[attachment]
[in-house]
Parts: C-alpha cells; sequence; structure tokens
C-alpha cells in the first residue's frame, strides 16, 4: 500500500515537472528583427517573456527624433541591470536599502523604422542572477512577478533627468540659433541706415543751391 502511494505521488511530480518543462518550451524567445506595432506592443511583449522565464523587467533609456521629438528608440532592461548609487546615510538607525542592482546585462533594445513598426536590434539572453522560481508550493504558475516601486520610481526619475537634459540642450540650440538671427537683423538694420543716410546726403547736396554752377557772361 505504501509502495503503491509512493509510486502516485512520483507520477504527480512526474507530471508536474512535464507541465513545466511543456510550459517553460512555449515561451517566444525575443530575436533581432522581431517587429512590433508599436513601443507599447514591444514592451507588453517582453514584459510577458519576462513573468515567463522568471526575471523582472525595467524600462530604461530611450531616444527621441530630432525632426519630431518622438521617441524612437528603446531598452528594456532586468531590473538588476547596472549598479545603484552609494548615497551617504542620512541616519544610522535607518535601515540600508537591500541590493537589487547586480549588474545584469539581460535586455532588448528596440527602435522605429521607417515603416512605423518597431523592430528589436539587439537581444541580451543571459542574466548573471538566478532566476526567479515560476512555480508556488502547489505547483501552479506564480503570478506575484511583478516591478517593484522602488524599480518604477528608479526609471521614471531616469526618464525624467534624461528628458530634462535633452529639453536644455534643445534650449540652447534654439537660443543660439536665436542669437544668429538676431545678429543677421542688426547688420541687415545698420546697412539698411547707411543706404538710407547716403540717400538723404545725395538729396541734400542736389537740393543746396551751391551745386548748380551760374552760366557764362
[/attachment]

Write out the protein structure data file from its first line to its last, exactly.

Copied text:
[in-house]
Parts: C-alpha cells; sequence; structure tokens
C-alpha cells in the first residue's frame, strides 16, 4: 500500500515537472528583427517573456527624433541591470536599502523604422542572477512577478533627468540659433541706415543751391 502511494505521488511530480518543462518550451524567445506595432506592443511583449522565464523587467533609456521629438528608440532592461548609487546615510538607525542592482546585462533594445513598426536590434539572453522560481508550493504558475516601486520610481526619475537634459540642450540650440538671427537683423538694420543716410546726403547736396554752377557772361 505504501509502495503503491509512493509510486502516485512520483507520477504527480512526474507530471508536474512535464507541465513545466511543456510550459517553460512555449515561451517566444525575443530575436533581432522581431517587429512590433508599436513601443507599447514591444514592451507588453517582453514584459510577458519576462513573468515567463522568471526575471523582472525595467524600462530604461530611450531616444527621441530630432525632426519630431518622438521617441524612437528603446531598452528594456532586468531590473538588476547596472549598479545603484552609494548615497551617504542620512541616519544610522535607518535601515540600508537591500541590493537589487547586480549588474545584469539581460535586455532588448528596440527602435522605429521607417515603416512605423518597431523592430528589436539587439537581444541580451543571459542574466548573471538566478532566476526567479515560476512555480508556488502547489505547483501552479506564480503570478506575484511583478516591478517593484522602488524599480518604477528608479526609471521614471531616469526618464525624467534624461528628458530634462535633452529639453536644455534643445534650449540652447534654439537660443543660439536665436542669437544668429538676431545678429543677421542688426547688420541687415545698420546697412539698411547707411543706404538710407547716403540717400538723404545725395538729396541734400542736389537740393543746396551751391551745386548748380551760374552760366557764362